There are however some amusing phases of these contests. The presidential election this year has developed a new one in our State, hinging on a point of law. Our State has cast, we suppose, something like twelve hundred thousand votes, and the successful candidate has received a plurality of something like one thousand only. Of course it was quite uncertain for several days, and perhaps even until the official count was known, who had received a plurality, or how much it was. But the Democratic newspapers have been reviling certain of the Republican newspapers for claiming the elecVOL. 30 No. 22.

tion of the Republican candidate by a few hundreds, and propose to have them indicted under the Penal Code for disseminating false and forged news. This is one of the best jokes of the season, and is enough to make any lawyer's sides sore with laughter. It would indeed be hard on the newspapers if they were liable to indictment for mistaken opinions on estimates, or for errors in footing up columns of figures, especially on so narrow a margin as one thousand in twelve hundred thousand. As the public have now lost all interest in the personal abuse of the rival candidates they can hardly be expected to care much for this newspaper abuse of rival journals. We suspect that it would be time and labor wasted to try to get a newspaper man indicted for disseminating false or forged election returns under any circumstances. If any of the stock gamblers have been bitten by depending upon such estimates it has served them right. We would rejoice to see them all cleaned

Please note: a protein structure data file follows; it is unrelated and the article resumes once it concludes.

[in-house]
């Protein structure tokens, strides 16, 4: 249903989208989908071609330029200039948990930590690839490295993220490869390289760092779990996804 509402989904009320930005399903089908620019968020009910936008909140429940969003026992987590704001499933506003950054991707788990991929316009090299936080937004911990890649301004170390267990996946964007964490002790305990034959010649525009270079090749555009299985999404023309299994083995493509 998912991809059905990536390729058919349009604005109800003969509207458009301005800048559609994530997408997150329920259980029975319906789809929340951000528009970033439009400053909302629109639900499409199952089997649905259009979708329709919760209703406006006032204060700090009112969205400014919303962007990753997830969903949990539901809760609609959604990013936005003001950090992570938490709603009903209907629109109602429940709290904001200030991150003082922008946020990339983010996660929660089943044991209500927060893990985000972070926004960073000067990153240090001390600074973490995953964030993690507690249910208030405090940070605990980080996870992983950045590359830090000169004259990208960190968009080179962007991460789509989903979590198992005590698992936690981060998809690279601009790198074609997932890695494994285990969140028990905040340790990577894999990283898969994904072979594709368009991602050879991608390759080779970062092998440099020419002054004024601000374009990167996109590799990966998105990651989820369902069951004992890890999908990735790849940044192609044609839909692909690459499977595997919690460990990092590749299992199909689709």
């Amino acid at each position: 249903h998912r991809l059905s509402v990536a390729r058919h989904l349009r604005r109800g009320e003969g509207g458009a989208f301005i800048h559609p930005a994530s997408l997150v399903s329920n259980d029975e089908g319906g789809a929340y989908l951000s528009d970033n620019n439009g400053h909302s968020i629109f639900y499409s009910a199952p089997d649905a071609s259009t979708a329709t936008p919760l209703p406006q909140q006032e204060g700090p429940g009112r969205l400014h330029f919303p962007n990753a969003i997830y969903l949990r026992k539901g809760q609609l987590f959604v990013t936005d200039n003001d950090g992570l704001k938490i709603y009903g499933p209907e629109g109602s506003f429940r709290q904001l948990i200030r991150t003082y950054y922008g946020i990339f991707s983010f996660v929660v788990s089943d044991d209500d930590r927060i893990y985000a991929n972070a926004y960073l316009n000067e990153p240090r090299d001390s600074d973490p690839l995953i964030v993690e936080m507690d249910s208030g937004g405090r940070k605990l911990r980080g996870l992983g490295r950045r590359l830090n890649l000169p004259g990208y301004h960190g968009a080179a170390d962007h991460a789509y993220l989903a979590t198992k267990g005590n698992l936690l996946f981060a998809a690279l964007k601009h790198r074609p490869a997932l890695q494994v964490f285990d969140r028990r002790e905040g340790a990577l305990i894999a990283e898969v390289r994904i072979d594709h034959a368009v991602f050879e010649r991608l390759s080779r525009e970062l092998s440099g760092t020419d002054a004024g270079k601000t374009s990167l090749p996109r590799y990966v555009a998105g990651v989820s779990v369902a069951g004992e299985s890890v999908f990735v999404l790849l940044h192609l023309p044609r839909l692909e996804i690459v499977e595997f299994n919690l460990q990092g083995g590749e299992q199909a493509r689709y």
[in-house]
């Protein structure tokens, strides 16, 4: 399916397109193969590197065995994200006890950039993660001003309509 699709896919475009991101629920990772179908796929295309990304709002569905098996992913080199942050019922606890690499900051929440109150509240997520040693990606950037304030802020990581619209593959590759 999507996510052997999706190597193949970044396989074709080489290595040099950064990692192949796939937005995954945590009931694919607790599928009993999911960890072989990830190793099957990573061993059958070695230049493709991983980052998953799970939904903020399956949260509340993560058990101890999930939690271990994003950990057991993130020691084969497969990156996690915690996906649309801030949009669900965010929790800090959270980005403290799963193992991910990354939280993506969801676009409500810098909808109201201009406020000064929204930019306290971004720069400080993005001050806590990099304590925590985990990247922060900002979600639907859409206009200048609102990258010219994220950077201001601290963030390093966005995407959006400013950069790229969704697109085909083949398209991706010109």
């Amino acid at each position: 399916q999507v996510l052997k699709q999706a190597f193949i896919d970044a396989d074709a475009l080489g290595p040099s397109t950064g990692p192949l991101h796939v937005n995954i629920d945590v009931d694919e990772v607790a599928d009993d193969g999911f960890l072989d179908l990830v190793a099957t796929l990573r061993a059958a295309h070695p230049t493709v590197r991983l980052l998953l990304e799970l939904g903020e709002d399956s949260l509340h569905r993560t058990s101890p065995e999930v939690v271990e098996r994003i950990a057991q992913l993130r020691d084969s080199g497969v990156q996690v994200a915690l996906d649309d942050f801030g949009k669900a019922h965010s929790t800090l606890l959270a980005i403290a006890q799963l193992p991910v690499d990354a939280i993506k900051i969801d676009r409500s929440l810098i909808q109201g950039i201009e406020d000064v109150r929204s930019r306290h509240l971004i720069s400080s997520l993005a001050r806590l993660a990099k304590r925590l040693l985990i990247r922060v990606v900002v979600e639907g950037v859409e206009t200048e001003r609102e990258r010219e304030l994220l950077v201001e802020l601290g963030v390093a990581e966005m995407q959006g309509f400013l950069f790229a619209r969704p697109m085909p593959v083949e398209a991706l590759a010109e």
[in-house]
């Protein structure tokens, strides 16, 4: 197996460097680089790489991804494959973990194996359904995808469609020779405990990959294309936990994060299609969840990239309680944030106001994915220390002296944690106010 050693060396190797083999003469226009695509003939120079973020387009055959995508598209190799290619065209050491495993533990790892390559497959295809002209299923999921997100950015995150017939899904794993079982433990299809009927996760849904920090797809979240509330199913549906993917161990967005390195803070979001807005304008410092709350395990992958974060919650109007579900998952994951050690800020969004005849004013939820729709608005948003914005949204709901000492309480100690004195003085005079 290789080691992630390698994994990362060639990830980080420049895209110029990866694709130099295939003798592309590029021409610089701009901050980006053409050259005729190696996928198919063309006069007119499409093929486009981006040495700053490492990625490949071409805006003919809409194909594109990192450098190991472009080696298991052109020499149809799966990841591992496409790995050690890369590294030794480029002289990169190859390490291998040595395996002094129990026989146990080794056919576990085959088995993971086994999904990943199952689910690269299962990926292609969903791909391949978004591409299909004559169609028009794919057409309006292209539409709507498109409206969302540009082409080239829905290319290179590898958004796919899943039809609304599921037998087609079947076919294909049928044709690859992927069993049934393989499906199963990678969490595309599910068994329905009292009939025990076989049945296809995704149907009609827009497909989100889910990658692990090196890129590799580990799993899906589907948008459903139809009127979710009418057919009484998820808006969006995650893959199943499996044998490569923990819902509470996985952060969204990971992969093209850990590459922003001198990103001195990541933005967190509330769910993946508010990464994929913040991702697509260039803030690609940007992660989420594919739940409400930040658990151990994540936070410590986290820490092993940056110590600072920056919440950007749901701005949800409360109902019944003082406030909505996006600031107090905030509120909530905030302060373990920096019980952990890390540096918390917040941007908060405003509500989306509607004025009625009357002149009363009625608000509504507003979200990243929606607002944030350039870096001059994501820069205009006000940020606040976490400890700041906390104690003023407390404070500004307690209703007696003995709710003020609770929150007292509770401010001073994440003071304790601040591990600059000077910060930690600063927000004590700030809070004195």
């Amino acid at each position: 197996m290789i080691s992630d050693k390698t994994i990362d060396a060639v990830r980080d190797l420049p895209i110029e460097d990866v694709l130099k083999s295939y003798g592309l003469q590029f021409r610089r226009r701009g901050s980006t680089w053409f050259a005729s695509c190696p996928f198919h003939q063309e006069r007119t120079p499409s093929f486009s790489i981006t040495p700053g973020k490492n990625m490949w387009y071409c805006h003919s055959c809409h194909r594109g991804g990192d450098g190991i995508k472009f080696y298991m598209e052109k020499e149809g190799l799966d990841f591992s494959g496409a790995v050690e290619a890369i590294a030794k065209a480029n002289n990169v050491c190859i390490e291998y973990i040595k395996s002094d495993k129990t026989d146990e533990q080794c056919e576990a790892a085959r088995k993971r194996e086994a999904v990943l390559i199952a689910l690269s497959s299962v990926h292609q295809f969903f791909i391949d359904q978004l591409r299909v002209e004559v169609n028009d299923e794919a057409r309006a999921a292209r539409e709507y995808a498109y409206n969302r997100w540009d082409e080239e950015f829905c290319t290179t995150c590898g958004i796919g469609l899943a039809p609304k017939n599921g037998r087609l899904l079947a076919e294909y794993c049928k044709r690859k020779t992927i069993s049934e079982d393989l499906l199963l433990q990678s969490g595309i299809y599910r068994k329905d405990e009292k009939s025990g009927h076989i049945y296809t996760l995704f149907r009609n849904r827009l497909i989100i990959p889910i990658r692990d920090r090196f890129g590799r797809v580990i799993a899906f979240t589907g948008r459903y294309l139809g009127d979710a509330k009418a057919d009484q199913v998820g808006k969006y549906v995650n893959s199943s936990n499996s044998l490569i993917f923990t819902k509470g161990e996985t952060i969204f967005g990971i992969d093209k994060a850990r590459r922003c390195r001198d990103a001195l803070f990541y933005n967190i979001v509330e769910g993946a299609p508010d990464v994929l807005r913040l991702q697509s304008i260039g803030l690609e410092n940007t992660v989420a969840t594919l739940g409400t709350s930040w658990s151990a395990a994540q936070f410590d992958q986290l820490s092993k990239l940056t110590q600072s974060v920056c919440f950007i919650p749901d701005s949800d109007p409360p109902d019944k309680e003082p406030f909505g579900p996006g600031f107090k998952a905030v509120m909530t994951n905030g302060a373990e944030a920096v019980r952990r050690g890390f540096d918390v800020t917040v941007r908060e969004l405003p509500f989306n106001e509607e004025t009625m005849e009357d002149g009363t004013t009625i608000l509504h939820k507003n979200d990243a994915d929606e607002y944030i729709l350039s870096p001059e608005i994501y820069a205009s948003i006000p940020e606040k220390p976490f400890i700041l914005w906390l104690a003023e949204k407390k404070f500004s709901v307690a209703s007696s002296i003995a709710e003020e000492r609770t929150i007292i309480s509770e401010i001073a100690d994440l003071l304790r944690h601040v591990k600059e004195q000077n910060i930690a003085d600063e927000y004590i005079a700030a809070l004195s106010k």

A spasm of morality has passed over the city of New York. The authorities, after winking for years at brutal prize-fights under the guise of boxing-matches, have made a determined effort to "knock them out." In the case of the cultured Bostonian, Mr. Sullivan, the issue has been raised, and the authorities seem disposed to handle these gentry without gloves. This latter-day repentance is refreshing. We hope it will bring forth meet works. It is a humiliating fact that this ruffian, drunkard and bully, Sullivan, has repeatedly made more money in ten or fifteen minutes by the practice of his brutal "profession," than many a sober, industrious and honest lawyer of the best talents can make in a year. For ourselves, we speak in all soberness when we say that we regard the excited curiosity and interest with which many respectable people flock to these contests as indicative of the same tiger spirit, hardly quelled by civilization, which instigates lynchings, and as resembling the cruel delight of the ancient Romans in the bloody sports of the amphitheatre. We propose this test to determine whether boxing-matches are proper scientific exhibitions. Let Captain Williams carry a club stuffed like the gloves, and when the fight gets too hot let him club both combatants, and knock them both out, if possible. If Captain Williams could also take his club to some of the party editors who have been making the press reek with irrelevant scandal and filth for the last six months, we would stand by him.